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Periodic Trends II: Electron Affinity, Atomic Radius, & Ionic Radius (23 Favorites)

SIMULATION in Periodic Table, Atomic Radius, Ionic Radius, Electron Affinity, AACT Simulations. Last updated August 9, 2019.


Summary

In this simulation, students will focus their investigation on the electron affinity of an atom. Through the use of this simulation students will have the opportunity to examine the formation of an anion as well as compare the atomic radius of a neutral atom to the ionic radius of its anion.

Grade Level

High school

AP Chemistry Curriculum Framework

This simulation supports the following unit, topics and learning objectives:

  • Unit 1: Atomic Structure and Properties
    • Topic 1.5: Atomic Structure and Electron Configurations
      • SAP-1.A: Represent the electron configuration of an element or ions of an element using the Aufbau principle.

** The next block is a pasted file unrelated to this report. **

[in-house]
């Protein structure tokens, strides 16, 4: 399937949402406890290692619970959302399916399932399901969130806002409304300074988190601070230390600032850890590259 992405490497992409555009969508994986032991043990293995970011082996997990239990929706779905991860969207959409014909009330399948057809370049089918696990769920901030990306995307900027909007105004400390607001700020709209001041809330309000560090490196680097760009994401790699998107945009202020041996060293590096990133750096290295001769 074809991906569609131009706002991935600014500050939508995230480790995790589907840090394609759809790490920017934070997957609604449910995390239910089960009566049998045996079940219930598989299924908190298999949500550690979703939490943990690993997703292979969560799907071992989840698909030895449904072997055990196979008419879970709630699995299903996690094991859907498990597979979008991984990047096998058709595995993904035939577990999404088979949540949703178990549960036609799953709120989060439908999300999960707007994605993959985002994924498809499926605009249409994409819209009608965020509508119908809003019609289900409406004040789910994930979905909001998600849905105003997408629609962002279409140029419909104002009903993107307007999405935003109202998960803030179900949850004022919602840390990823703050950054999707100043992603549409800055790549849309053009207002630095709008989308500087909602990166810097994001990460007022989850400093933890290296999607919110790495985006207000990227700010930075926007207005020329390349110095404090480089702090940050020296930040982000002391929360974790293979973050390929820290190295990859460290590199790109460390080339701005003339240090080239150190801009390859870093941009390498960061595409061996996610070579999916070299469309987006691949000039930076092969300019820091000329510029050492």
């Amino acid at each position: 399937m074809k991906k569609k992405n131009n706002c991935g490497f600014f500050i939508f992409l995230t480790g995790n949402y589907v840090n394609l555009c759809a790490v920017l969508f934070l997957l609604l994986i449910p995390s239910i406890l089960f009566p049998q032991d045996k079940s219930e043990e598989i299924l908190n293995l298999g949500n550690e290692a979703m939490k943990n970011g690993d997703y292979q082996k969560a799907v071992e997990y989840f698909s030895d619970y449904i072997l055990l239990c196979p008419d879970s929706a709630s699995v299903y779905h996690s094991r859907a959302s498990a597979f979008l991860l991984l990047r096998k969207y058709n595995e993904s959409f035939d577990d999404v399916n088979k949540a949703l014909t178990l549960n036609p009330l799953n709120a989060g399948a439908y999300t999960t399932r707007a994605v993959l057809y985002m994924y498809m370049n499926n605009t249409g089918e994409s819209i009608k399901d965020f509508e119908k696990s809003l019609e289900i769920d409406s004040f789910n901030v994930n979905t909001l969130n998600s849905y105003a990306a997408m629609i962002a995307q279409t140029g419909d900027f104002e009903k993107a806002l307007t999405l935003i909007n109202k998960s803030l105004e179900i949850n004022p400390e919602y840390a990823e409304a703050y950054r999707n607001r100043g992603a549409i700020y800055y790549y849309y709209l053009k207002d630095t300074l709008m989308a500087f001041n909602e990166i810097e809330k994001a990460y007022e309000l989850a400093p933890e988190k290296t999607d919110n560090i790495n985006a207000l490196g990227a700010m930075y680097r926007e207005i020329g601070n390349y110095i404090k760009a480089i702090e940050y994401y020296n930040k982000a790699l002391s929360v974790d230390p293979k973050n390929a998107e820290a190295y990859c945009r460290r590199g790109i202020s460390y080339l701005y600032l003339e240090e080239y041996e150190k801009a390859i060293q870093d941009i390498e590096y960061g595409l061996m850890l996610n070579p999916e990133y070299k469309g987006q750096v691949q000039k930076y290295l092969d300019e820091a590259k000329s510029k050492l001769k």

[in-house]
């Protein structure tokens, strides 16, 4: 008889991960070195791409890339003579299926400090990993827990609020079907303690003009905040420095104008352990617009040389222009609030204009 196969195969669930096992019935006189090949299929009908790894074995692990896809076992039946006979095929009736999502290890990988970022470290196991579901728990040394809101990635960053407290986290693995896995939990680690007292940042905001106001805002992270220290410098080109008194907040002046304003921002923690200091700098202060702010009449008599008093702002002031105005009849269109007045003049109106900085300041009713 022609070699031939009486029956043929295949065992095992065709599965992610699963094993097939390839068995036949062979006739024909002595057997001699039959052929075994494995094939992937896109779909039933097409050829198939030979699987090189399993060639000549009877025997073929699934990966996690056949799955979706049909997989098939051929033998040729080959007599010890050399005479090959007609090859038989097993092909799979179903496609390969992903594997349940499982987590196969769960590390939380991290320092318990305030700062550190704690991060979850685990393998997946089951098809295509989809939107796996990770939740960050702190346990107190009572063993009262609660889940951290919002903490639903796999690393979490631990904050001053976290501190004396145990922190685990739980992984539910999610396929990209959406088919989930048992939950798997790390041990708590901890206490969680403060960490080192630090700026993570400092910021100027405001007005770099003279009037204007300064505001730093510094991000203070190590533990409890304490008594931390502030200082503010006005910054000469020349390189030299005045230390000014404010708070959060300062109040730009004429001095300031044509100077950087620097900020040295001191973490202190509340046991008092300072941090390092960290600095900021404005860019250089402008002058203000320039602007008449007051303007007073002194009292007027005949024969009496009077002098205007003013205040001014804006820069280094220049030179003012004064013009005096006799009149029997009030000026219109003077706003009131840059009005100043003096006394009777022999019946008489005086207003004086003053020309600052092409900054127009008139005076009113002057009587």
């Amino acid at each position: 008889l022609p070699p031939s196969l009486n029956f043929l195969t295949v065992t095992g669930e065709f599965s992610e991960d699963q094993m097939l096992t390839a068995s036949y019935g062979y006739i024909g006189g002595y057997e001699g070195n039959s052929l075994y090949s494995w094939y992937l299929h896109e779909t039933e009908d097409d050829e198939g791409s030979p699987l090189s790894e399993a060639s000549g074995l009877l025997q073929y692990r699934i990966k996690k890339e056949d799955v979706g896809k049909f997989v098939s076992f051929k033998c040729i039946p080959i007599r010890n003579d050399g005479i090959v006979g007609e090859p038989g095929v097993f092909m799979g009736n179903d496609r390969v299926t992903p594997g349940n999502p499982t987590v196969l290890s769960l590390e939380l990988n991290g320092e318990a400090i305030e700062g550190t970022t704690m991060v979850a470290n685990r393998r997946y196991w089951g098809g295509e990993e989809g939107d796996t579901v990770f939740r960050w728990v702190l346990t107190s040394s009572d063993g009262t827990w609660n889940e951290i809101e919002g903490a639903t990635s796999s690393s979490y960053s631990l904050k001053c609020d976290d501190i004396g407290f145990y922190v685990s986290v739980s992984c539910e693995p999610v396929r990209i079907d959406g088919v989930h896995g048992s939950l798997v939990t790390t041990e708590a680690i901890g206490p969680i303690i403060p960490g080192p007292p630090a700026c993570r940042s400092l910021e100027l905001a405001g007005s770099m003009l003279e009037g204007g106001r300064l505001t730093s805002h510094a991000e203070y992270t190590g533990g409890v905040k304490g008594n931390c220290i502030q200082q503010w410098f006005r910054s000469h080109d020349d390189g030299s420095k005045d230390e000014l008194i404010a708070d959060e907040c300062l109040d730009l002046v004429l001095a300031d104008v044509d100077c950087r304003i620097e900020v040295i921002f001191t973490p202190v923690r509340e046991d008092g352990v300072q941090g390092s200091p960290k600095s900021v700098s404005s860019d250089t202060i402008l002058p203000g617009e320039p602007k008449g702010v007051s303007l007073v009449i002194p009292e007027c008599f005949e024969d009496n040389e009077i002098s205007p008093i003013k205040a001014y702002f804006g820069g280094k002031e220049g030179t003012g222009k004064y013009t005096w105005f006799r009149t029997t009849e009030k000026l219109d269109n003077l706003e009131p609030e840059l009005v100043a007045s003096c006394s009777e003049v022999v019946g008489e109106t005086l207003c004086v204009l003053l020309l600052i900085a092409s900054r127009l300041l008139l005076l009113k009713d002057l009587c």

• Topic 1.7: Periodic Trends
      • SAP-1.A: Explain the relationship between trends in atomic properties of elements and electronic structure and periodicity.
    • Topic 1.8: Valence Electrons and Ionic Compounds
      • SAP-2.B: Explain the relationship between trends in the reactivity of elements and periodicity.

Objectives

By the end of this simulation, students should be able to

  • Predict that the ionic radius of an anion will be larger than the atomic radius of its neutral atom.